There is more than a single strategy for unionization. Lots of existing unions take the approach of representing workers who are all part of a specific craft or trade, across multiple industries. This is the case of SAG-AFTRA, the US union representing voice actors and other media professionals across all sectors including the game industry. These unions are generally referred to as "craft unions".
There are also unions called "industrial unions" that aim to organize all workers within an industry regardless of their specific craft by having the entire workforce of each company unionize their workplace and join with the others into the industrial union. This is the case of the United Auto Workers (UAW) for all workers of the US automobile industry, for example. What approach to take and which strategy is best can depend on the specific context workers are facing, as the legal framework varies a lot from place to place and the situation may differ in terms of what already-existing unions in other industries or trades are available to offer support and resources. But two things are important to remember:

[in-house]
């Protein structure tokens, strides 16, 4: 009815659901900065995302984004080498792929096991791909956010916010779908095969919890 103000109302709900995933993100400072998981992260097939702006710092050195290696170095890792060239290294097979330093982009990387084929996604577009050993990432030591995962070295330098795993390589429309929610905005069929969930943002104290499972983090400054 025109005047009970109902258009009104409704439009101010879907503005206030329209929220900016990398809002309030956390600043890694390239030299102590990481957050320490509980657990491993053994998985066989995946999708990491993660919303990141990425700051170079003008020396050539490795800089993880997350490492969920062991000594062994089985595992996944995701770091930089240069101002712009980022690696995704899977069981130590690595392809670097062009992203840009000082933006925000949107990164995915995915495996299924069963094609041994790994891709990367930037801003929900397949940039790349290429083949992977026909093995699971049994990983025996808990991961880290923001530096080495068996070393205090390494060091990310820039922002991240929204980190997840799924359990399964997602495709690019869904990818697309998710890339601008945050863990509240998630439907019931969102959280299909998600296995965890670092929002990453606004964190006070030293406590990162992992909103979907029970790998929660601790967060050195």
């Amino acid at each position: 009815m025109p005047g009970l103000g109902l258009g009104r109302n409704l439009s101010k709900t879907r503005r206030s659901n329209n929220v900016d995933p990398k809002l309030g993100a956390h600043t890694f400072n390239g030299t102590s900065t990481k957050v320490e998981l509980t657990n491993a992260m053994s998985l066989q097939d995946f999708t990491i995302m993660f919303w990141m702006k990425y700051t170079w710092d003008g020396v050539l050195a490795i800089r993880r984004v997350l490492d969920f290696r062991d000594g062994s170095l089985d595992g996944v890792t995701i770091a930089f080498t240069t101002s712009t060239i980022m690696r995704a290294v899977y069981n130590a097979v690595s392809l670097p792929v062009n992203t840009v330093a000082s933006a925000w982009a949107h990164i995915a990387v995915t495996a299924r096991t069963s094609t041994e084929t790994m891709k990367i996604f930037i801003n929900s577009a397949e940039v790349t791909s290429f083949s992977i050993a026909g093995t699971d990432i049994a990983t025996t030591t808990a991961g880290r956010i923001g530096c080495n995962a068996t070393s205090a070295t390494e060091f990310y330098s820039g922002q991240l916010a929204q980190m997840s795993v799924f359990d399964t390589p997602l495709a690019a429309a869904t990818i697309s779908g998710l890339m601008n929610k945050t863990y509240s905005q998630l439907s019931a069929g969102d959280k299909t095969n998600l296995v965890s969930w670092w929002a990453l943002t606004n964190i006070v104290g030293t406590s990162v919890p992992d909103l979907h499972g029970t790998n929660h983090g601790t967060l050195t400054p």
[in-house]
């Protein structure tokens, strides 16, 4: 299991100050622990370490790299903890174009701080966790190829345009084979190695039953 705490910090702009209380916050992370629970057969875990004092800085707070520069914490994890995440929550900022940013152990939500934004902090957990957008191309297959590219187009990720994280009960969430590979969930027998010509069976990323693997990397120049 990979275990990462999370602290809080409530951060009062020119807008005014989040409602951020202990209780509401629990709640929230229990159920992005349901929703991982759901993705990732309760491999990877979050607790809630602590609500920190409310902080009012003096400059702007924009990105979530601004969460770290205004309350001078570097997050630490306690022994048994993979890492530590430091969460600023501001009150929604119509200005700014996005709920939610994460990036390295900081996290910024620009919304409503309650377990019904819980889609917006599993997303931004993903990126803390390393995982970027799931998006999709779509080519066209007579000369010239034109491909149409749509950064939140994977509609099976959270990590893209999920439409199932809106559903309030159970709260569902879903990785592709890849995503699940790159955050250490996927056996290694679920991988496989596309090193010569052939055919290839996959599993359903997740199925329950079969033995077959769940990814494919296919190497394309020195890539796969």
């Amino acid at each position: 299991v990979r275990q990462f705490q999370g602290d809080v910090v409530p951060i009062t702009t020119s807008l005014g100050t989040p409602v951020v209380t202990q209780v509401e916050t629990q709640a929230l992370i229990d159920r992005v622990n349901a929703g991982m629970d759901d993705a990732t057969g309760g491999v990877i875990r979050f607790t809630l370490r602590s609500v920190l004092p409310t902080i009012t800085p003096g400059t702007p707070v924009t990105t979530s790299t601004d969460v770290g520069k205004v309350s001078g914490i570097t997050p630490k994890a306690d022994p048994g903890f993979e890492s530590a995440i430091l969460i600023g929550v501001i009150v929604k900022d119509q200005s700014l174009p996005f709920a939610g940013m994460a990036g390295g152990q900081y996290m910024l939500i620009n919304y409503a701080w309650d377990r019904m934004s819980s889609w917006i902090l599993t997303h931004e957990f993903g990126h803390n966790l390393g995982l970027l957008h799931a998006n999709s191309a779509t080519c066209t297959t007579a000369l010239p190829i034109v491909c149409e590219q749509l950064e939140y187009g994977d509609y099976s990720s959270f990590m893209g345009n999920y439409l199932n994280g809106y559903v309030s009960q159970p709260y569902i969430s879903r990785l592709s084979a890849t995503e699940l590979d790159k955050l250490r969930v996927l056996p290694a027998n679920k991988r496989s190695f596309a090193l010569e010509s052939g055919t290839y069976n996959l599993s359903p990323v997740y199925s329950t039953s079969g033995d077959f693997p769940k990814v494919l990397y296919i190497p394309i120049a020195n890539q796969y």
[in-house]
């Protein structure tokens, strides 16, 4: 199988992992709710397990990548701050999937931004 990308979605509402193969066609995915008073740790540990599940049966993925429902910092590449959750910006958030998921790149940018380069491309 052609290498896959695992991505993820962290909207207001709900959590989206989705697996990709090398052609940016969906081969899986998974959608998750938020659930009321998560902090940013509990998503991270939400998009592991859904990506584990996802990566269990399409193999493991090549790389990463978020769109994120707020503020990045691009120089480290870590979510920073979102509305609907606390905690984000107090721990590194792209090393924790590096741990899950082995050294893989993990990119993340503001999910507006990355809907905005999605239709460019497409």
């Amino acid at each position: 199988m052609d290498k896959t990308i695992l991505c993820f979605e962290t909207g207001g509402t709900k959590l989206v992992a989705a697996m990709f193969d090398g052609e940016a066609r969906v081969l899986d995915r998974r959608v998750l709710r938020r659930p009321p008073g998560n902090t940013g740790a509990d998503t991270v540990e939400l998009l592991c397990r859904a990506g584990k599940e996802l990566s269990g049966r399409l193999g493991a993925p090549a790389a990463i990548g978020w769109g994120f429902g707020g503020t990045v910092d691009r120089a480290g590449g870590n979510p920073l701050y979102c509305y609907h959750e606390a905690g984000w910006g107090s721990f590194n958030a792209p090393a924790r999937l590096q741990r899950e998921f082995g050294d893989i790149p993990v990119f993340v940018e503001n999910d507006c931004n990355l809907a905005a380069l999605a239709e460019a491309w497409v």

1) Unionization always starts by organizing at the workplace. A craft union may have a lot of members, and a union may be officially and legally recognized, but if there is no organizing happening at a workplace, bosses there have no reason to enter into negotiation. They can also just make sure to only hire non-members so they never have to worry about the union. It's only through the active involvement of workers at their own workplace that real change will be possible for the industry.
2) Workers are always stronger when they unite. Divisions between workers tend to be produced by the core conflict between workers and owners. In a lot of industries for example bosses give preferential treatment to white-collar workers so they don't act in solidarity with blue-collar workers who are trying to unionize, but that opposition is artificial, and a consequence of the deeper division between workers and owners.
In the long term, workers can only lose by letting themselves be divided in such a way. On the other hand, all of us benefit by working together and supporting each other in our various struggles. QA testers, localization workers, console manufacturing workers, and all other game workers must be part of the effort to create a better game industry for it to succeed. More privileged and better-positioned workers have a responsibility to use their position to support organizing efforts among the workers who are struggling the most. "Having it good already" is not an excuse to not unionize.